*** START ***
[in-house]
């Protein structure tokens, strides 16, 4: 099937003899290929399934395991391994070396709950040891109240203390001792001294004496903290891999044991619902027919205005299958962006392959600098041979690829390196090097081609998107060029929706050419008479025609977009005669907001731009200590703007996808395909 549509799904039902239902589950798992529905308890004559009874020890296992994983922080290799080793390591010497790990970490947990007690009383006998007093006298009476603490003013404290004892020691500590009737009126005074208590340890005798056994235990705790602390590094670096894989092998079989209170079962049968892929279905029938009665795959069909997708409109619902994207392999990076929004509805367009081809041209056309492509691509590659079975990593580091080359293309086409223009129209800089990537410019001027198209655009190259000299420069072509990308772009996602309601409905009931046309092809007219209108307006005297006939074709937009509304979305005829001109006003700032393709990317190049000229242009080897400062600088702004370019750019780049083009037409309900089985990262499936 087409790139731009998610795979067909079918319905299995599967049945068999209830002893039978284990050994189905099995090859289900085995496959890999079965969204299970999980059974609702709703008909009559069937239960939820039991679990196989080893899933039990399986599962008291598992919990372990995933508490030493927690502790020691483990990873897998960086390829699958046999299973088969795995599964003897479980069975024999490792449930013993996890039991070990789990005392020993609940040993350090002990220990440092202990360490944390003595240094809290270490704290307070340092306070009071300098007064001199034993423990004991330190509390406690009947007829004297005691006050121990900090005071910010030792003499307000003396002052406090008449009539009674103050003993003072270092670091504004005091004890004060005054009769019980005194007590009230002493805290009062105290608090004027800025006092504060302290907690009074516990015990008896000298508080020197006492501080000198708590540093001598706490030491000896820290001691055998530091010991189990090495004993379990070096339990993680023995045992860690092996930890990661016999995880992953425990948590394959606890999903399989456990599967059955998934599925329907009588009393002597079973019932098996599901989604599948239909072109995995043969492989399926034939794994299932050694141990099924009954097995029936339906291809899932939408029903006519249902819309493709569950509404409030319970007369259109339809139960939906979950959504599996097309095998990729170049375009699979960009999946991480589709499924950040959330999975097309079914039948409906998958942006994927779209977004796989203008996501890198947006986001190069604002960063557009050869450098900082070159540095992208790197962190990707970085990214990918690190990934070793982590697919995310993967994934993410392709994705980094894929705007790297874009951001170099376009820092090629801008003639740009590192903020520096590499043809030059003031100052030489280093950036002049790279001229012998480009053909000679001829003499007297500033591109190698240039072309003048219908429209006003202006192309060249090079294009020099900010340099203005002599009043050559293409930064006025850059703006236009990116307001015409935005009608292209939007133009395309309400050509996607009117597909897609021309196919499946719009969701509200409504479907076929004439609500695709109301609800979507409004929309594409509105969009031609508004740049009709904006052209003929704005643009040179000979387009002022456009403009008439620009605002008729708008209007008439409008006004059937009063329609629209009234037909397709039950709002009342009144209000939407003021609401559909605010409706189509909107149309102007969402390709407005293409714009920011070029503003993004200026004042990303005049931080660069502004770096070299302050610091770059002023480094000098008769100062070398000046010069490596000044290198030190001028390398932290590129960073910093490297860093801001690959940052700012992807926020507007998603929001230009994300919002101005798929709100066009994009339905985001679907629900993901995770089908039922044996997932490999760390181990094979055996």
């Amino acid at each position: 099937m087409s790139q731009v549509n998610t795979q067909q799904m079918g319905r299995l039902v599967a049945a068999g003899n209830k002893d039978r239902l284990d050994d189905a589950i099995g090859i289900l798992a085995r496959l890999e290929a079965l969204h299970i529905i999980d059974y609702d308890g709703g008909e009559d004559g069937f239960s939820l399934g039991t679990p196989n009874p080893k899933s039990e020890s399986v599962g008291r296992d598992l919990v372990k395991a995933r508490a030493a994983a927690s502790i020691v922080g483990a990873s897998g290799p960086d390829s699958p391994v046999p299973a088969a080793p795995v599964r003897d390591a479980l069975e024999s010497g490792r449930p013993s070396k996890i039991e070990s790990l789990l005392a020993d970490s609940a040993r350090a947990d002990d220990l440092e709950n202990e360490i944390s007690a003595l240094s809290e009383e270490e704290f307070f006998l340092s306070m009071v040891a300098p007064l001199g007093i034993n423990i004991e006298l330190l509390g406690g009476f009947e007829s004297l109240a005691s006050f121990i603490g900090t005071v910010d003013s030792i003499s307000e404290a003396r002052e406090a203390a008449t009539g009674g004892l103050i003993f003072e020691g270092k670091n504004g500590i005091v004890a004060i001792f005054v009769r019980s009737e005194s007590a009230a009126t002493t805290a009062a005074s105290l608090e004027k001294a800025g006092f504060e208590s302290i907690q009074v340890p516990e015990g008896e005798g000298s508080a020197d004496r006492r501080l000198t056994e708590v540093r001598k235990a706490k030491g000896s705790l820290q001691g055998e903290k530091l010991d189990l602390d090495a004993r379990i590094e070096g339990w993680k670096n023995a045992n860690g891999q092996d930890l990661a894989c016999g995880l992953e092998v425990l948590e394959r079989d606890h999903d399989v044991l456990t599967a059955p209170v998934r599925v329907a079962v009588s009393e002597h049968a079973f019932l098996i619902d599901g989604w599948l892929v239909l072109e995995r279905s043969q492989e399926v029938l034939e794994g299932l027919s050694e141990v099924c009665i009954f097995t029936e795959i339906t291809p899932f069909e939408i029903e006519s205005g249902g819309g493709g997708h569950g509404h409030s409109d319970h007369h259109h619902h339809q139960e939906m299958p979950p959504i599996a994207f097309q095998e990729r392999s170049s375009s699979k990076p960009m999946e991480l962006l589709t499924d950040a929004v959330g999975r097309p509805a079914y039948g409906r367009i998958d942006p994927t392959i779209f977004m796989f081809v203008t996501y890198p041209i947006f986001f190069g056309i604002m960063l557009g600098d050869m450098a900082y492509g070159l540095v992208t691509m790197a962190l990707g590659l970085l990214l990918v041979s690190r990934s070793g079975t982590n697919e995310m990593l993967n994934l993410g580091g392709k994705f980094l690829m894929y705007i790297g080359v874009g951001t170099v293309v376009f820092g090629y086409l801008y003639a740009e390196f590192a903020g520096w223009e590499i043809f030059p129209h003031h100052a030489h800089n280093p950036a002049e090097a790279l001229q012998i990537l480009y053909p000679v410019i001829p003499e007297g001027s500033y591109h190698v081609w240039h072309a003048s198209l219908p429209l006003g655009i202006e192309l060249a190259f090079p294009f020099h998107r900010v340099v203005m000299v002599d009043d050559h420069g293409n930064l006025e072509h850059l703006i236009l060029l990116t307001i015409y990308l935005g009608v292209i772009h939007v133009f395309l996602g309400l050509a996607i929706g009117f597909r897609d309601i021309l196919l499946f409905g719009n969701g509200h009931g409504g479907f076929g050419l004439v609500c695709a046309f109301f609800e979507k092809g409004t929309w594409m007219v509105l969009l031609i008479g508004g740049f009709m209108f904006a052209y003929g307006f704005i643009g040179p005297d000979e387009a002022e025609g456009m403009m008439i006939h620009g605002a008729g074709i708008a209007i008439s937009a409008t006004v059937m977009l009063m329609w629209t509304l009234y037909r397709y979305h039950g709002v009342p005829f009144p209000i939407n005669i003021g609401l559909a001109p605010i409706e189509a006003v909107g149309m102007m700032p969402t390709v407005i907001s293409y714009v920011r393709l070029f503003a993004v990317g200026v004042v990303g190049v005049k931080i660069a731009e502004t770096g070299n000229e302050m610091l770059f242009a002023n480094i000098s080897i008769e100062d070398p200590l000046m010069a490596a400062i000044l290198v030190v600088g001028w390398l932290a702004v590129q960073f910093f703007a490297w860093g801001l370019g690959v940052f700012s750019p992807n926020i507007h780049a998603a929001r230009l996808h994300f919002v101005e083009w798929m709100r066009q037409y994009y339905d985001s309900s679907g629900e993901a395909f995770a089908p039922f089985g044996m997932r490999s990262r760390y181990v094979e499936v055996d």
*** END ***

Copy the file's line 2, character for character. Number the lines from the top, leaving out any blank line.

């Protein structure tokens, strides 16, 4: 099937003899290929399934395991391994070396709950040891109240203390001792001294004496903290891999044991619902027919205005299958962006392959600098041979690829390196090097081609998107060029929706050419008479025609977009005669907001731009200590703007996808395909 549509799904039902239902589950798992529905308890004559009874020890296992994983922080290799080793390591010497790990970490947990007690009383006998007093006298009476603490003013404290004892020691500590009737009126005074208590340890005798056994235990705790602390590094670096894989092998079989209170079962049968892929279905029938009665795959069909997708409109619902994207392999990076929004509805367009081809041209056309492509691509590659079975990593580091080359293309086409223009129209800089990537410019001027198209655009190259000299420069072509990308772009996602309601409905009931046309092809007219209108307006005297006939074709937009509304979305005829001109006003700032393709990317190049000229242009080897400062600088702004370019750019780049083009037409309900089985990262499936 087409790139731009998610795979067909079918319905299995599967049945068999209830002893039978284990050994189905099995090859289900085995496959890999079965969204299970999980059974609702709703008909009559069937239960939820039991679990196989080893899933039990399986599962008291598992919990372990995933508490030493927690502790020691483990990873897998960086390829699958046999299973088969795995599964003897479980069975024999490792449930013993996890039991070990789990005392020993609940040993350090002990220990440092202990360490944390003595240094809290270490704290307070340092306070009071300098007064001199034993423990004991330190509390406690009947007829004297005691006050121990900090005071910010030792003499307000003396002052406090008449009539009674103050003993003072270092670091504004005091004890004060005054009769019980005194007590009230002493805290009062105290608090004027800025006092504060302290907690009074516990015990008896000298508080020197006492501080000198708590540093001598706490030491000896820290001691055998530091010991189990090495004993379990070096339990993680023995045992860690092996930890990661016999995880992953425990948590394959606890999903399989456990599967059955998934599925329907009588009393002597079973019932098996599901989604599948239909072109995995043969492989399926034939794994299932050694141990099924009954097995029936339906291809899932939408029903006519249902819309493709569950509404409030319970007369259109339809139960939906979950959504599996097309095998990729170049375009699979960009999946991480589709499924950040959330999975097309079914039948409906998958942006994927779209977004796989203008996501890198947006986001190069604002960063557009050869450098900082070159540095992208790197962190990707970085990214990918690190990934070793982590697919995310993967994934993410392709994705980094894929705007790297874009951001170099376009820092090629801008003639740009590192903020520096590499043809030059003031100052030489280093950036002049790279001229012998480009053909000679001829003499007297500033591109190698240039072309003048219908429209006003202006192309060249090079294009020099900010340099203005002599009043050559293409930064006025850059703006236009990116307001015409935005009608292209939007133009395309309400050509996607009117597909897609021309196919499946719009969701509200409504479907076929004439609500695709109301609800979507409004929309594409509105969009031609508004740049009709904006052209003929704005643009040179000979387009002022456009403009008439620009605002008729708008209007008439409008006004059937009063329609629209009234037909397709039950709002009342009144209000939407003021609401559909605010409706189509909107149309102007969402390709407005293409714009920011070029503003993004200026004042990303005049931080660069502004770096070299302050610091770059002023480094000098008769100062070398000046010069490596000044290198030190001028390398932290590129960073910093490297860093801001690959940052700012992807926020507007998603929001230009994300919002101005798929709100066009994009339905985001679907629900993901995770089908039922044996997932490999760390181990094979055996």